Exhilarating. Terrifying.

I've been jumping between those two feelings all week. I'm raring to go and get the one thing I can pinpoint in my life calendar over and done with. I'm literally counting down the hours.

Wish me luck.

Mel's Manifesto


Most people keep at least a few versions of themselves on hands. The face they turn towards family, the face for friends, the face for work.

My versions are a bit more disparate than most in that some facets of who I am aren't welcome in the circles that other facets move in.

Or at least that's what I told myself for a long, long time.

I'm really fucking tired of it. I'm tired of tamping down my emotions in fear of offending someone I like, I'm tired of not speaking my mind because I don't want a fight, I'm tired of not being all of me all of the time.

Life is too complicated and too weird to be adding more complication in the name of avoiding conflict. What's worse is it's not even real conflict. It's either what I imagined or its conflict because someone else can't imagine a world in which someone breaks their long-held stereotypes or otherwise makes them think.

So I'm avoiding imaginary conflict, or conflict with morons.

How about I just write, and say, and act all of the ways I am all of the time? Wouldn't that be a tad bit simpler?

Oh, I'll still have to bite my tongue every now and then. Some things certainly don't belong out in public and I DO still have a custody case going on.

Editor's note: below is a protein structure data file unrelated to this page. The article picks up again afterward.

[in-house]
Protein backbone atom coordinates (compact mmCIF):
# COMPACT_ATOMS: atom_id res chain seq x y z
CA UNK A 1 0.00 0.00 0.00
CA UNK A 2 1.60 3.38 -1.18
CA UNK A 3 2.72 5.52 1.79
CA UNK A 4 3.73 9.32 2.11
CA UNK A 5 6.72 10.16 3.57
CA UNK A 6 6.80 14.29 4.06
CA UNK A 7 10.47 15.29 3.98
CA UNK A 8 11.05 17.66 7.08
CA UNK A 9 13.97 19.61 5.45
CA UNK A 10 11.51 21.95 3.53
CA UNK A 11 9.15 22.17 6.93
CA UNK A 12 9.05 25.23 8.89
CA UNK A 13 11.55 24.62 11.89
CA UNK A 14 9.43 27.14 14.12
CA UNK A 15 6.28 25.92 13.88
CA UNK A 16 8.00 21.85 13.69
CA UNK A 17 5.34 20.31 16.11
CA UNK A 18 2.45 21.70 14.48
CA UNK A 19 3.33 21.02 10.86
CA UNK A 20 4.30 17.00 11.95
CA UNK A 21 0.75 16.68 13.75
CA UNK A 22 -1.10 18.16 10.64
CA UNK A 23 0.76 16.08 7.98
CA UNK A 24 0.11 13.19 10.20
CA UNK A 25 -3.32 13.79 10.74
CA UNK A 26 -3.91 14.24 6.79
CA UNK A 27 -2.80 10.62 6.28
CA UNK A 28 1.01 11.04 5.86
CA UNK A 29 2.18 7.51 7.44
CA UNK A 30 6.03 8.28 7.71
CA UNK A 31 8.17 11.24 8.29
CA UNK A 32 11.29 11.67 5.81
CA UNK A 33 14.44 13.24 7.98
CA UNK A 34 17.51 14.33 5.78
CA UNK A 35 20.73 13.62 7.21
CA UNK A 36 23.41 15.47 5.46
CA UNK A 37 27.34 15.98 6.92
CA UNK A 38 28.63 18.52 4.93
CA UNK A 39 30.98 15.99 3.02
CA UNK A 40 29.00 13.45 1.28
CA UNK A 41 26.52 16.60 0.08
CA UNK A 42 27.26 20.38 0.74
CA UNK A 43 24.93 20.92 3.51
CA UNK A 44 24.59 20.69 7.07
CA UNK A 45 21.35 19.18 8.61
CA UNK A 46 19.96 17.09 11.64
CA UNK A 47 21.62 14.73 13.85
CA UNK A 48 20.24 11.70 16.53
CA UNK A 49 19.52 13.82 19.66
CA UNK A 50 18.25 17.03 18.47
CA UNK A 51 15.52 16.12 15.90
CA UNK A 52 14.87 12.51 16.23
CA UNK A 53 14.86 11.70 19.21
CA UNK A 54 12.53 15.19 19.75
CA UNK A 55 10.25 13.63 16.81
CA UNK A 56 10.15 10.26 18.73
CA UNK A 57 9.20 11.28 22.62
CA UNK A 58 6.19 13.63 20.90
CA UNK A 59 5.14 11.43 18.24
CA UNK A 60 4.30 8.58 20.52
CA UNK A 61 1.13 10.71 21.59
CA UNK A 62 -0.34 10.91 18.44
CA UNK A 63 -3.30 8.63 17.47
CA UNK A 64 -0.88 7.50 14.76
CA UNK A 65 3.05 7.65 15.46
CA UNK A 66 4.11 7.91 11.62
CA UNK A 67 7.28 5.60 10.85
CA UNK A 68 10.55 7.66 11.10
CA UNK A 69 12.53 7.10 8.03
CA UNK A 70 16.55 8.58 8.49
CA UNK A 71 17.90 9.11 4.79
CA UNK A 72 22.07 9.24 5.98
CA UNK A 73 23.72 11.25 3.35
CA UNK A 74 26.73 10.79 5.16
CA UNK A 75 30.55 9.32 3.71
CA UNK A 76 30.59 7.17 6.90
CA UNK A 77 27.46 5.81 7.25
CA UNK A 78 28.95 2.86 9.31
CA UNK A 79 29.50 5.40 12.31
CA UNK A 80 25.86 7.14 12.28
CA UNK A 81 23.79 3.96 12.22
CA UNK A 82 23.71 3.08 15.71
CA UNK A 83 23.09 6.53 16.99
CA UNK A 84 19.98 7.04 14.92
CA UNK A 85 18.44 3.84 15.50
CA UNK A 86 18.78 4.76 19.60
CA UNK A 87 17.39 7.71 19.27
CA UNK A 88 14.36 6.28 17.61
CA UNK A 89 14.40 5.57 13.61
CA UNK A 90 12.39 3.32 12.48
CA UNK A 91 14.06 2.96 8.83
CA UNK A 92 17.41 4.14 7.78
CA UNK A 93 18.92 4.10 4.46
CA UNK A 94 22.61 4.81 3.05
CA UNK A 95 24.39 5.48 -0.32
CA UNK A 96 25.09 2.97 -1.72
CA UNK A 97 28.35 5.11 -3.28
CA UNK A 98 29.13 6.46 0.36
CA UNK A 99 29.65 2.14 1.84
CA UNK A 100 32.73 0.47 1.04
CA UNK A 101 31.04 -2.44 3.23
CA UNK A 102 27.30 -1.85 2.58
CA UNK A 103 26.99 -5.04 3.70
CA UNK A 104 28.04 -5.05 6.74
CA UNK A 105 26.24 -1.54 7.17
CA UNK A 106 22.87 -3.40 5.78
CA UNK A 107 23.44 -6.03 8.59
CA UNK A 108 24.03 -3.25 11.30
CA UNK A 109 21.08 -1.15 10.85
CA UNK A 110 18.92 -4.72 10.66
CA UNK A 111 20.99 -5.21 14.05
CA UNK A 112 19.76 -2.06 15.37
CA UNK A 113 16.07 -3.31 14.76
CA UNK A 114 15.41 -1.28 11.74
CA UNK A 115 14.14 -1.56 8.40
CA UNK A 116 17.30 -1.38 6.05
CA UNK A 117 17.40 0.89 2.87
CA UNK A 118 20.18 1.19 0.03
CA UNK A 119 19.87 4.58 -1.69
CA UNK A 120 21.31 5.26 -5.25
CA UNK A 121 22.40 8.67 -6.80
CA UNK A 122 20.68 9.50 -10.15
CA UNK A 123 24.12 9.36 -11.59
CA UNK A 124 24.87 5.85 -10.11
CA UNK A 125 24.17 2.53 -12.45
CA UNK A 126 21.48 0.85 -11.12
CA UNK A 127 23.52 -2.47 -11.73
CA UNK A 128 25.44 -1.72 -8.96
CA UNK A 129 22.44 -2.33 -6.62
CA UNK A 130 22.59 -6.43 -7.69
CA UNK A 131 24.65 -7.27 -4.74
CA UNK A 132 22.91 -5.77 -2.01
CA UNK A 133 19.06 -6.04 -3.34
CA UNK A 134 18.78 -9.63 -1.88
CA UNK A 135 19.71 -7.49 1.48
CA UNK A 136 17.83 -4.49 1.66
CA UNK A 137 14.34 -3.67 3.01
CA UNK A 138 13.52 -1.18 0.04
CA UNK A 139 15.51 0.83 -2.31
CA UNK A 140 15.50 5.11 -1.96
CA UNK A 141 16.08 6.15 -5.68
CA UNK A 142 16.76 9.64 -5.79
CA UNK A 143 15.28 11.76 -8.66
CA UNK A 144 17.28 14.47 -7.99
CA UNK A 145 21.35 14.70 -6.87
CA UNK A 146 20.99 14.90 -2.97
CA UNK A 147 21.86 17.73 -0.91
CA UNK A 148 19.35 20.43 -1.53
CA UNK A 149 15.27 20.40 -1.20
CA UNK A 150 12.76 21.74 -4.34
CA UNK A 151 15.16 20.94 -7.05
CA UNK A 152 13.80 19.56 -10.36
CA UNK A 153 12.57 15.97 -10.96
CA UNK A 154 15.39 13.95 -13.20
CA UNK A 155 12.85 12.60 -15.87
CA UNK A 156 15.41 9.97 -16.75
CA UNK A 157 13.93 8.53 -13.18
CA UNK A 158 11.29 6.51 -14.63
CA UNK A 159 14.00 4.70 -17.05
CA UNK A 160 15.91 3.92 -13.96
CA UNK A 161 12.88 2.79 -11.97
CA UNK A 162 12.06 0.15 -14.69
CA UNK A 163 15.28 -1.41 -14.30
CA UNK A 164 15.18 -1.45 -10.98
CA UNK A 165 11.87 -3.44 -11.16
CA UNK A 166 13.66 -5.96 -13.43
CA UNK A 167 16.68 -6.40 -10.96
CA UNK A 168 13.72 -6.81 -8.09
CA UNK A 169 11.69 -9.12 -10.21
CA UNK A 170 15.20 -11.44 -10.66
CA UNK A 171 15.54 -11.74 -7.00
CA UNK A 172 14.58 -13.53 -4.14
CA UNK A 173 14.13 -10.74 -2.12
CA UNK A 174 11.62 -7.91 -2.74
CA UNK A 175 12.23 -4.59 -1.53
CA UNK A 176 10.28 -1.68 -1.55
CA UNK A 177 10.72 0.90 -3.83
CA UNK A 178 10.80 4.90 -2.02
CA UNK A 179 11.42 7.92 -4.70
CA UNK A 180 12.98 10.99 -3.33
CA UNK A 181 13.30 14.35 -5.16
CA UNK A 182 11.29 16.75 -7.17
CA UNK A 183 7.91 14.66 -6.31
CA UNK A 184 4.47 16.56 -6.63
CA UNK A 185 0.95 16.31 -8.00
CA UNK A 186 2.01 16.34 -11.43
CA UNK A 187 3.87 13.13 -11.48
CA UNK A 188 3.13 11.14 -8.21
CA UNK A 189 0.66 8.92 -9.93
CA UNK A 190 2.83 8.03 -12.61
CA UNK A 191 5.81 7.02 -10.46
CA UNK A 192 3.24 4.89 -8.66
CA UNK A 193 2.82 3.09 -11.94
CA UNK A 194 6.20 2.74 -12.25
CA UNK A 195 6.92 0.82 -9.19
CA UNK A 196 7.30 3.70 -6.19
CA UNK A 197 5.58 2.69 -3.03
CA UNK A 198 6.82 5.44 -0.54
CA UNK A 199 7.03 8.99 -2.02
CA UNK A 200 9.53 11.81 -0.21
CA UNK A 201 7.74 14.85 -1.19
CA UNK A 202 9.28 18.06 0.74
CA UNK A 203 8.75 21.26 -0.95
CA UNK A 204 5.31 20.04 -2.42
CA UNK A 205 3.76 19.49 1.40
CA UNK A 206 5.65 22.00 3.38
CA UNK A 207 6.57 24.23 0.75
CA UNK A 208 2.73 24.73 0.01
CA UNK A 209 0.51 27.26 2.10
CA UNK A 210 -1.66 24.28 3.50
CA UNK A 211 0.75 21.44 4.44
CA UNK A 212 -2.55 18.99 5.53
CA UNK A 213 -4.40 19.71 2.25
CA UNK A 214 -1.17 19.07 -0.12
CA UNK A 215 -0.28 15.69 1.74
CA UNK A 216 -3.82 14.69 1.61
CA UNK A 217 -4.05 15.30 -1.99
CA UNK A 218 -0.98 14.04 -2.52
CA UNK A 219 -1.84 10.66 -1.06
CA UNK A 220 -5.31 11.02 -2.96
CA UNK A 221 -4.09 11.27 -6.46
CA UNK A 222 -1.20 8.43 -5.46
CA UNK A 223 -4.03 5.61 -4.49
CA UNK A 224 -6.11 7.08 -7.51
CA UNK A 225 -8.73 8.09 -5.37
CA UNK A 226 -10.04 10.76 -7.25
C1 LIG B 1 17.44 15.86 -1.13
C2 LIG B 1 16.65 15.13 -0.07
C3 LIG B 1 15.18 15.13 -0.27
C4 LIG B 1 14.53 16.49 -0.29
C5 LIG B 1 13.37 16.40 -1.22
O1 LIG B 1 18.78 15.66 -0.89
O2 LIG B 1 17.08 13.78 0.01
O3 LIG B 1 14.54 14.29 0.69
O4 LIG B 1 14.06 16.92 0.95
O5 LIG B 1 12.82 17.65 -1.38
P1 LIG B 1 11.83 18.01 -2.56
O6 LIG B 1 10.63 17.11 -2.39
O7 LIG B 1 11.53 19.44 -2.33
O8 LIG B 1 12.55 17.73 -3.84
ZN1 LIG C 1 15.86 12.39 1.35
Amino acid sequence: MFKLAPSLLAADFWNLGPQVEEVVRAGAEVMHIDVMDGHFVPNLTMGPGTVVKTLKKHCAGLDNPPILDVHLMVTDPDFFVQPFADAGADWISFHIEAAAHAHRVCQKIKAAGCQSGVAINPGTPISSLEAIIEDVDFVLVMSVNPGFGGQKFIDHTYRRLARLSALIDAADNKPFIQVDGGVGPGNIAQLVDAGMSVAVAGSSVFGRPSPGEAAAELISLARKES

But the rest? Why do I give a fuck?

So here's my manifesto: all of me, all of the time.

Because it's the right thing to do. Because it will keep me from going insane. Because it's what I need to do.

All of me, all of the time.

One Connection I Never Thought I'd Make

I'm re-listening to Uncertainty at the moment. Why re-listening? Honestly, I thought I would get more out of it this time.

I'm definitely getting more out of it this time.

In the meantime I'm still struggling with the Un-Fucking Project and its inherent difficulties.

One of the later chapters of Uncertainty goes over the inevitable point in a project when the temptation to quit is overwhelming and when the thought of quitting fills you with such relief that you're absolutely convinced you should give up. We all reach this point in a huge creative endeavor at one point or another and it can literally sink us.

Fields developed a test for knowing whether it truly is time to quit or if the sense of relief is from letting go of the creative angst. If it's letting go of angst it means the project isn't the problem, the resistance is the problem.

His very simple test is a visualization. Imagine its two years from now and your project has to come to fruition in all it's glory. You're reaping the benefits and you've accomplished what you wanted to accomplish with this massive outpouring of creative energy. How do you feel? Where do you feel it? Are you happy and contented?

If the answer is happy, contented, thrilled, and you feel it through your entire body, then the temptation to quit isn't because the project is worth quitting. The temptation to quit is instead from what Steven Pressfield calls the Resistance.